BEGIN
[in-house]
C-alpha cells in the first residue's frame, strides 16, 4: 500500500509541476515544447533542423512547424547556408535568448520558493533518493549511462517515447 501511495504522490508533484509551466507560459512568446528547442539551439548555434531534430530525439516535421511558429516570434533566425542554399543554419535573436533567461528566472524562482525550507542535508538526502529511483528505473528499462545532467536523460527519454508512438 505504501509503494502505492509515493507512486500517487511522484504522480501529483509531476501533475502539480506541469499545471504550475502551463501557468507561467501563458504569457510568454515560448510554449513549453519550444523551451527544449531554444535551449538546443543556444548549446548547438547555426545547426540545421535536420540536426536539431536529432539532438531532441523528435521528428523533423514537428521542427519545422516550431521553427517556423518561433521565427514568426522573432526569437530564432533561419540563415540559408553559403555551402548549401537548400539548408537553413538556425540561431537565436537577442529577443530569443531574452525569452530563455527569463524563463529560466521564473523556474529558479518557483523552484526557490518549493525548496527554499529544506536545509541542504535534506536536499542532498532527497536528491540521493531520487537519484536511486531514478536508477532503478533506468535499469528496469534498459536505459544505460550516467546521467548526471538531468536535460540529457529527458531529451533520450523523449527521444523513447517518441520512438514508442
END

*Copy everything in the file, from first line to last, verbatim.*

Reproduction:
[in-house]
C-alpha cells in the first residue's frame, strides 16, 4: 500500500509541476515544447533542423512547424547556408535568448520558493533518493549511462517515447 501511495504522490508533484509551466507560459512568446528547442539551439548555434531534430530525439516535421511558429516570434533566425542554399543554419535573436533567461528566472524562482525550507542535508538526502529511483528505473528499462545532467536523460527519454508512438 505504501509503494502505492509515493507512486500517487511522484504522480501529483509531476501533475502539480506541469499545471504550475502551463501557468507561467501563458504569457510568454515560448510554449513549453519550444523551451527544449531554444535551449538546443543556444548549446548547438547555426545547426540545421535536420540536426536539431536529432539532438531532441523528435521528428523533423514537428521542427519545422516550431521553427517556423518561433521565427514568426522573432526569437530564432533561419540563415540559408553559403555551402548549401537548400539548408537553413538556425540561431537565436537577442529577443530569443531574452525569452530563455527569463524563463529560466521564473523556474529558479518557483523552484526557490518549493525548496527554499529544506536545509541542504535534506536536499542532498532527497536528491540521493531520487537519484536511486531514478536508477532503478533506468535499469528496469534498459536505459544505460550516467546521467548526471538531468536535460540529457529527458531529451533520450523523449527521444523513447517518441520512438514508442